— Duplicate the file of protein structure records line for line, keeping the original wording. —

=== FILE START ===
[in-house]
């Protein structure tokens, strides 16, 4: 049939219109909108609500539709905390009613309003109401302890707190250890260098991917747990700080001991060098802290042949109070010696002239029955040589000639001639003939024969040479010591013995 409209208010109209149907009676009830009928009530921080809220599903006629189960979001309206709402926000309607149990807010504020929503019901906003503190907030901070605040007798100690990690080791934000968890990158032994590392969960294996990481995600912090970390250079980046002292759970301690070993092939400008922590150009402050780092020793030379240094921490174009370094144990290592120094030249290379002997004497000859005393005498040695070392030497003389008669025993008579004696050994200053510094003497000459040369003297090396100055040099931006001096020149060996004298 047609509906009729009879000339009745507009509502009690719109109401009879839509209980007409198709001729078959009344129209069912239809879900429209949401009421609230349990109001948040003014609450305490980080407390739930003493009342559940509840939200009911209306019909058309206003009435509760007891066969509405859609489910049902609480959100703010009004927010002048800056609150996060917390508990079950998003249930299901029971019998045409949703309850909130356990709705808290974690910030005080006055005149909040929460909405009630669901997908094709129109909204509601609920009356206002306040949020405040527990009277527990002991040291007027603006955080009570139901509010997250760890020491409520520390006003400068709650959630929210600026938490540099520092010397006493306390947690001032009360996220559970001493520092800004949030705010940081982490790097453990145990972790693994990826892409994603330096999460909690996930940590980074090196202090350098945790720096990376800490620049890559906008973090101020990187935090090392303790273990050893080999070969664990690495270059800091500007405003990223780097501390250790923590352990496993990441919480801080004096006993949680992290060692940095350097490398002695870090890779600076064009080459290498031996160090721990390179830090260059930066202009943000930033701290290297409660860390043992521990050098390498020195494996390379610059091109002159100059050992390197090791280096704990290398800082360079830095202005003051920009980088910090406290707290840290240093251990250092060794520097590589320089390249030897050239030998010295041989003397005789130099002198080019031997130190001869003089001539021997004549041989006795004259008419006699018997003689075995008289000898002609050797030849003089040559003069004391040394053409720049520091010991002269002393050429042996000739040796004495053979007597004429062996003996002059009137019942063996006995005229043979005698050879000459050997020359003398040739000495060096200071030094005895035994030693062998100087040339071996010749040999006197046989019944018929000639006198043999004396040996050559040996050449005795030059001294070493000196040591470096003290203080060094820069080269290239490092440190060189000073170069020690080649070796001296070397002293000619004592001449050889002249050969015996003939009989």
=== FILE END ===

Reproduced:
[in-house]
């Protein structure tokens, strides 16, 4: 049939219109909108609500539709905390009613309003109401302890707190250890260098991917747990700080001991060098802290042949109070010696002239029955040589000639001639003939024969040479010591013995 409209208010109209149907009676009830009928009530921080809220599903006629189960979001309206709402926000309607149990807010504020929503019901906003503190907030901070605040007798100690990690080791934000968890990158032994590392969960294996990481995600912090970390250079980046002292759970301690070993092939400008922590150009402050780092020793030379240094921490174009370094144990290592120094030249290379002997004497000859005393005498040695070392030497003389008669025993008579004696050994200053510094003497000459040369003297090396100055040099931006001096020149060996004298 047609509906009729009879000339009745507009509502009690719109109401009879839509209980007409198709001729078959009344129209069912239809879900429209949401009421609230349990109001948040003014609450305490980080407390739930003493009342559940509840939200009911209306019909058309206003009435509760007891066969509405859609489910049902609480959100703010009004927010002048800056609150996060917390508990079950998003249930299901029971019998045409949703309850909130356990709705808290974690910030005080006055005149909040929460909405009630669901997908094709129109909204509601609920009356206002306040949020405040527990009277527990002991040291007027603006955080009570139901509010997250760890020491409520520390006003400068709650959630929210600026938490540099520092010397006493306390947690001032009360996220559970001493520092800004949030705010940081982490790097453990145990972790693994990826892409994603330096999460909690996930940590980074090196202090350098945790720096990376800490620049890559906008973090101020990187935090090392303790273990050893080999070969664990690495270059800091500007405003990223780097501390250790923590352990496993990441919480801080004096006993949680992290060692940095350097490398002695870090890779600076064009080459290498031996160090721990390179830090260059930066202009943000930033701290290297409660860390043992521990050098390498020195494996390379610059091109002159100059050992390197090791280096704990290398800082360079830095202005003051920009980088910090406290707290840290240093251990250092060794520097590589320089390249030897050239030998010295041989003397005789130099002198080019031997130190001869003089001539021997004549041989006795004259008419006699018997003689075995008289000898002609050797030849003089040559003069004391040394053409720049520091010991002269002393050429042996000739040796004495053979007597004429062996003996002059009137019942063996006995005229043979005698050879000459050997020359003398040739000495060096200071030094005895035994030693062998100087040339071996010749040999006197046989019944018929000639006198043999004396040996050559040996050449005795030059001294070493000196040591470096003290203080060094820069080269290239490092440190060189000073170069020690080649070796001296070397002293000619004592001449050889002249050969015996003939009989």